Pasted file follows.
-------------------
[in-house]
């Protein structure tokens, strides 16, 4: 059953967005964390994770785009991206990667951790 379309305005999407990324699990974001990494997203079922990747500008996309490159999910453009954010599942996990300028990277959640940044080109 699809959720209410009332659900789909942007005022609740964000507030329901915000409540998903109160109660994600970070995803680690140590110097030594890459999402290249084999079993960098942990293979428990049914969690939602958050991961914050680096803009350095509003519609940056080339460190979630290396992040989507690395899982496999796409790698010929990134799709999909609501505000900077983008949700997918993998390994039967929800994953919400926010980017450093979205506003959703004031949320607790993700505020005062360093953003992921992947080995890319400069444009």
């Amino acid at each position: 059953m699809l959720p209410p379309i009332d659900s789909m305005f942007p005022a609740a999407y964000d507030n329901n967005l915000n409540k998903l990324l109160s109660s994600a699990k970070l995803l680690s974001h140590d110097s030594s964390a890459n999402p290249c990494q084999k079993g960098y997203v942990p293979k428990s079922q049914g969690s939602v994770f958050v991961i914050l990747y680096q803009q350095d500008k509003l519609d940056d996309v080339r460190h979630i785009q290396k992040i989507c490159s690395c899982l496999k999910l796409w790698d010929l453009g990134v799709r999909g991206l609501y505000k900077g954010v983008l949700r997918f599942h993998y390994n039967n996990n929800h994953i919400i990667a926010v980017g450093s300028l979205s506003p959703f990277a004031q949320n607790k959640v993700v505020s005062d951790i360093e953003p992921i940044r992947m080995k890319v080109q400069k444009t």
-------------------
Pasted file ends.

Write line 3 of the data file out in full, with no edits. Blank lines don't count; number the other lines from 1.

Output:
């Amino acid at each position: 059953m699809l959720p209410p379309i009332d659900s789909m305005f942007p005022a609740a999407y964000d507030n329901n967005l915000n409540k998903l990324l109160s109660s994600a699990k970070l995803l680690s974001h140590d110097s030594s964390a890459n999402p290249c990494q084999k079993g960098y997203v942990p293979k428990s079922q049914g969690s939602v994770f958050v991961i914050l990747y680096q803009q350095d500008k509003l519609d940056d996309v080339r460190h979630i785009q290396k992040i989507c490159s690395c899982l496999k999910l796409w790698d010929l453009g990134v799709r999909g991206l609501y505000k900077g954010v983008l949700r997918f599942h993998y390994n039967n996990n929800h994953i919400i990667a926010v980017g450093s300028l979205s506003p959703f990277a004031q949320n607790k959640v993700v505020s005062d951790i360093e953003p992921i940044r992947m080995k890319v080109q400069k444009t």